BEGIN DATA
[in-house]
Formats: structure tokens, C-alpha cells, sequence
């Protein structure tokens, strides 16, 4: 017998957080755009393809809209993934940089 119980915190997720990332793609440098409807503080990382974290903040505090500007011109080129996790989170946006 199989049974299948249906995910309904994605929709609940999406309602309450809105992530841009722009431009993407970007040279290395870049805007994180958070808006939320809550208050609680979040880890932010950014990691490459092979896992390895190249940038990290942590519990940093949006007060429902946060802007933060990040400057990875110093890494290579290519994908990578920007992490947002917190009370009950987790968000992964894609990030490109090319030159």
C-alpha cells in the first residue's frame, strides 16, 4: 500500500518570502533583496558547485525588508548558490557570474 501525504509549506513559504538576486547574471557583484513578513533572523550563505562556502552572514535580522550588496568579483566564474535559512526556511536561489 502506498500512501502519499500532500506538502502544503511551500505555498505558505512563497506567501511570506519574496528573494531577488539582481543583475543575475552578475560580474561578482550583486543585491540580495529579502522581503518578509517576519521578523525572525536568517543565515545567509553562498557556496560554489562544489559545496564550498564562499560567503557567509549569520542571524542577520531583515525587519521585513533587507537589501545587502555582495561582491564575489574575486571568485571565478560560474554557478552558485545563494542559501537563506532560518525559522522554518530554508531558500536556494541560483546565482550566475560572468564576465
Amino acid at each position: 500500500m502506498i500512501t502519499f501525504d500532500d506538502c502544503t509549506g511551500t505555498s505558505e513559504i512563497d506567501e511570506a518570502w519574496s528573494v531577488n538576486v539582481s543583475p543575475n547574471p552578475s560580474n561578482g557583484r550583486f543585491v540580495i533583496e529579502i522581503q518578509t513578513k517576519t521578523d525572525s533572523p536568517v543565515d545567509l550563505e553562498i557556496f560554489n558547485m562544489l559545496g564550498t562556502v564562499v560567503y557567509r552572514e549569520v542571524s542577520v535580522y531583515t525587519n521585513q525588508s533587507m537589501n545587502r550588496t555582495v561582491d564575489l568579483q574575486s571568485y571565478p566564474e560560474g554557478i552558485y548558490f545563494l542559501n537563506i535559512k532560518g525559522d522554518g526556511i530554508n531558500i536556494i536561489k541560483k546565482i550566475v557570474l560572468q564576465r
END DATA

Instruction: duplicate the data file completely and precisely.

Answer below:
[in-house]
Formats: structure tokens, C-alpha cells, sequence
């Protein structure tokens, strides 16, 4: 017998957080755009393809809209993934940089 119980915190997720990332793609440098409807503080990382974290903040505090500007011109080129996790989170946006 199989049974299948249906995910309904994605929709609940999406309602309450809105992530841009722009431009993407970007040279290395870049805007994180958070808006939320809550208050609680979040880890932010950014990691490459092979896992390895190249940038990290942590519990940093949006007060429902946060802007933060990040400057990875110093890494290579290519994908990578920007992490947002917190009370009950987790968000992964894609990030490109090319030159």
C-alpha cells in the first residue's frame, strides 16, 4: 500500500518570502533583496558547485525588508548558490557570474 501525504509549506513559504538576486547574471557583484513578513533572523550563505562556502552572514535580522550588496568579483566564474535559512526556511536561489 502506498500512501502519499500532500506538502502544503511551500505555498505558505512563497506567501511570506519574496528573494531577488539582481543583475543575475552578475560580474561578482550583486543585491540580495529579502522581503518578509517576519521578523525572525536568517543565515545567509553562498557556496560554489562544489559545496564550498564562499560567503557567509549569520542571524542577520531583515525587519521585513533587507537589501545587502555582495561582491564575489574575486571568485571565478560560474554557478552558485545563494542559501537563506532560518525559522522554518530554508531558500536556494541560483546565482550566475560572468564576465
Amino acid at each position: 500500500m502506498i500512501t502519499f501525504d500532500d506538502c502544503t509549506g511551500t505555498s505558505e513559504i512563497d506567501e511570506a518570502w519574496s528573494v531577488n538576486v539582481s543583475p543575475n547574471p552578475s560580474n561578482g557583484r550583486f543585491v540580495i533583496e529579502i522581503q518578509t513578513k517576519t521578523d525572525s533572523p536568517v543565515d545567509l550563505e553562498i557556496f560554489n558547485m562544489l559545496g564550498t562556502v564562499v560567503y557567509r552572514e549569520v542571524s542577520v535580522y531583515t525587519n521585513q525588508s533587507m537589501n545587502r550588496t555582495v561582491d564575489l568579483q574575486s571568485y571565478p566564474e560560474g554557478i552558485y548558490f545563494l542559501n537563506i535559512k532560518g525559522d522554518g526556511i530554508n531558500i536556494i536561489k541560483k546565482i550566475v557570474l560572468q564576465r